Thankfully, the team is only losing one major player and that player happens to be the best CB to ever play for gang green: Darrelle Revis. In his first season back with the Jets in 2015, Revis continued to play like an all-pro, but things seemed to take a turn for the worst in 2016. He was repeatedly beat deep and only recorded 1 INT and 5 PDs in 15 games. So, we are going to call this a major loss, but in reality it may be addition by subtraction. There is a reason Revis remains a free agent after all.
Other than the rookies, who likely won’t have much of an impact in 2017, the only veteran CBs the Jets added are Morris Claiborne and Corey White. While White is not a lock to make the team, let alone make an impact, Claiborne has the chance to be a key contributor for this defense. Claiborne signed a 1-year deal for $5 million and is expected to be our #1 CB, so long as he remains healthy. When he is on the field, he is one of the best CBs in the game and he showed that over the course of 7 games last season where he didn’t allow a single TD. According to ProFootballFocus, Claiborne graded out as the 9th best CB in the NFL entering week 12. If he stays healthy, which is a big “if”, he should continue to play like a shut down corner. If he gets hurt again, it is still a justifiable signing being that it was only 1-year/$5 million.
Player to Watch
One player everyone should keep their eyes on in training camp and pre-season is 2nd year CB, Juston Burris. The Jets drafted Burris in the 4th round of the 2016 NFL draft with hopes that he would one day become a shut down corner. As a rookie, he recorded 1 INT and 5 PDs in limited action, which is identical to what Revis did in those categories. The only difference is Revis played the majority of snaps every game, while Burris only saw significant playing time in a handful of games. According to defensive coordinator Kacy Rodgers in an article by Connor Hughes of NJ.com, “he probably should have played more last year.” Rodgers also added, “we think he has tremendous upside and he’s competitive.” If Burris lives up to his expectations this season, we may have found a true 4th round gem and a stud CB for years to come.
On paper, the Jets cornerback unit doesn’t look spectacular, but if Claiborne stays healthy and Burris improves, our #1 and #2 could be studs with Buster Skrine handling the slot corner role and Marcus Williams continuing to be somewhat of a ball hawk in limited time. Those four are likely locks to make the roster and I expect 6-7 CBs to be on the team come week 1. Darryl Roberts and the two rookies, Jeremy Clark and Derrick Jones, have the best chance, but they will all need to show that they can play at a high level throughout training camp and the pre-season.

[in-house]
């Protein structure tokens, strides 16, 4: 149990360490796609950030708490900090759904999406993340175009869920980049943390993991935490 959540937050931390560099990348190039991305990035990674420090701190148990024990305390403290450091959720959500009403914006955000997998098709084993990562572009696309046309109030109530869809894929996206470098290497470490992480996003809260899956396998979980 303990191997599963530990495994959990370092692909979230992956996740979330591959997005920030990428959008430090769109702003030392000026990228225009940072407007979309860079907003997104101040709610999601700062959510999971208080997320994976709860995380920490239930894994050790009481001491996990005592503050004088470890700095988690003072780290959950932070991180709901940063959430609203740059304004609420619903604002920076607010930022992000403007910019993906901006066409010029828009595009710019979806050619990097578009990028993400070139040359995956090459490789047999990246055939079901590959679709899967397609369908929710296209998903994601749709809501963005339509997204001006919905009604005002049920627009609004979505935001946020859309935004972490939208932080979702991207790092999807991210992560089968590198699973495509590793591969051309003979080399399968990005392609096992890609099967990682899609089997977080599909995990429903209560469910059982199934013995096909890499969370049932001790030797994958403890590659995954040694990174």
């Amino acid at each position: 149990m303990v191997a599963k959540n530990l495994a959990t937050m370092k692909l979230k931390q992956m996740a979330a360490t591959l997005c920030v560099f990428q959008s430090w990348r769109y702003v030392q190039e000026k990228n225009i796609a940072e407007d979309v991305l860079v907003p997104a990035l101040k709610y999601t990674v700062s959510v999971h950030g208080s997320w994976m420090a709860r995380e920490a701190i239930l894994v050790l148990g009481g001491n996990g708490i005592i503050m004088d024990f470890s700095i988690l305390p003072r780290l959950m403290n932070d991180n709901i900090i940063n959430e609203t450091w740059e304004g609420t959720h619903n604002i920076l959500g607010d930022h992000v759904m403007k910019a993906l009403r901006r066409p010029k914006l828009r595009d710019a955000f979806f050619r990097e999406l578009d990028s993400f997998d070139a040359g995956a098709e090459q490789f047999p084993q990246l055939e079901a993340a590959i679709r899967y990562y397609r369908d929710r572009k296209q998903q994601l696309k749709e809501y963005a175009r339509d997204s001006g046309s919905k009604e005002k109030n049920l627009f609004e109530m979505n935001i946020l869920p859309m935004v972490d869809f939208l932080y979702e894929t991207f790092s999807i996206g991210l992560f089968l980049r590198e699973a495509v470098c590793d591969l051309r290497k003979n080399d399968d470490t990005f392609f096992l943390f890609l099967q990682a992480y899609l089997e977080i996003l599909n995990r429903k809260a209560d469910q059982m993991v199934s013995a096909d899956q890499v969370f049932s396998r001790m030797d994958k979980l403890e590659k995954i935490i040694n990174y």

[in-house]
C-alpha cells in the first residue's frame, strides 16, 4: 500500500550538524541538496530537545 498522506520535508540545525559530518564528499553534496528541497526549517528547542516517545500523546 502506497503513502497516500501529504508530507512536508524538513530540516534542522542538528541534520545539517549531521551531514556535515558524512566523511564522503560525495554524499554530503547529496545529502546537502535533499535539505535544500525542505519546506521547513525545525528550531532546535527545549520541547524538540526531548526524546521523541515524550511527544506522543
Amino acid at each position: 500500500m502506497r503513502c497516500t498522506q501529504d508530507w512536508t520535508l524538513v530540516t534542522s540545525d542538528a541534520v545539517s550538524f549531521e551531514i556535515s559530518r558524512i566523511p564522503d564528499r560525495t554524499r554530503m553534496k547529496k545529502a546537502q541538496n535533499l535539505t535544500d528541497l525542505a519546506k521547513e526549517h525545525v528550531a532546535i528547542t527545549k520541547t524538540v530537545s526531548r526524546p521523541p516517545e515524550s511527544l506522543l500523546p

What’s exciting is the oldest CB on the roster is Skrine and he is only 28, while Claiborne is 27 and Burris is 23. If all breaks in the Jets favor, they could go from one of the worst cornerback units in 2016 to having two shut down CBs in 2017 and beyond.
So after viewing the good defensive plays from Week 1, let’s look at the bad plays. The Jets secondary was in shambles all year, and opposing teams repeatedly put up strong numbers against them. They had quite possibly one of the worst secondaries in the league, and major communication issues.
This is essentially pitch and catch for the Bengals. This defensive alignment shows a major lack of communication and understanding among the players. When the receiver to the left of the formation goes in motion, both Revis and Marcus Gilchrist take steps backwards. It should only be one of them, because the only reason Revis should be moving back is to protect the deep route. Instead, Gilchrist takes himself right out of the play, and Revis allows an easy completion to an elite receiver. If Gilchrist is moving deeper on the field, Revis has to stay on press man coverage since Gilchrist is his safety net over the top.
A unique formation, which game pass later identifies as a “Barnyard Formation”, and the Jets are completely caught off-guard. The read for Dalton on this play is very easy, as he looks to his right and sees three players on offense with two defenders. There is no one else nearby to stop this play, so if they can just get decent blocking, this is going for big yards. The Jets show a clear lack of defensive acumen here by leaving someone as dangerous as AJ Green without a defender, and it comes back to bite them for a first down. This formation and play will come up later in this article, with very similar results.